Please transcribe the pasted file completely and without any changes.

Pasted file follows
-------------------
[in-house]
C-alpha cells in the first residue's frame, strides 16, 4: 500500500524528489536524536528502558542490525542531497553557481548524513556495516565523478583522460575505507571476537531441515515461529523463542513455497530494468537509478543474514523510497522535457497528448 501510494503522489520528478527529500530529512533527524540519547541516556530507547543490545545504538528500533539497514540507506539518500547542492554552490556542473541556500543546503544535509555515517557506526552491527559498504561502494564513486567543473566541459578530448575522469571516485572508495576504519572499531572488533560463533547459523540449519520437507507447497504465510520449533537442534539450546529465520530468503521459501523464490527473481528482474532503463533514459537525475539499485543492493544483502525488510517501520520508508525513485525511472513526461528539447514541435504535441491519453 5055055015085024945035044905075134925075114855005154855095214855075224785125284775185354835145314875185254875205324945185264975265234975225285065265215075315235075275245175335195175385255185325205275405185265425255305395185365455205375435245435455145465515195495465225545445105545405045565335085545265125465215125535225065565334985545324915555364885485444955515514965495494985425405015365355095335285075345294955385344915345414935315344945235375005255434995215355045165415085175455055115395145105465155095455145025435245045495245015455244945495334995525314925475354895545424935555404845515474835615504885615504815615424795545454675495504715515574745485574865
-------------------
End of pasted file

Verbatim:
[in-house]
C-alpha cells in the first residue's frame, strides 16, 4: 500500500524528489536524536528502558542490525542531497553557481548524513556495516565523478583522460575505507571476537531441515515461529523463542513455497530494468537509478543474514523510497522535457497528448 501510494503522489520528478527529500530529512533527524540519547541516556530507547543490545545504538528500533539497514540507506539518500547542492554552490556542473541556500543546503544535509555515517557506526552491527559498504561502494564513486567543473566541459578530448575522469571516485572508495576504519572499531572488533560463533547459523540449519520437507507447497504465510520449533537442534539450546529465520530468503521459501523464490527473481528482474532503463533514459537525475539499485543492493544483502525488510517501520520508508525513485525511472513526461528539447514541435504535441491519453 5055055015085024945035044905075134925075114855005154855095214855075224785125284775185354835145314875185254875205324945185264975265234975225285065265215075315235075275245175335195175385255185325205275405185265425255305395185365455205375435245435455145465515195495465225545445105545405045565335085545265125465215125535225065565334985545324915555364885485444955515514965495494985425405015365355095335285075345294955385344915345414935315344945235375005255434995215355045165415085175455055115395145105465155095455145025435245045495245015455244945495334995525314925475354895545424935555404845515474835615504885615504815615424795545454675495504715515574745485574865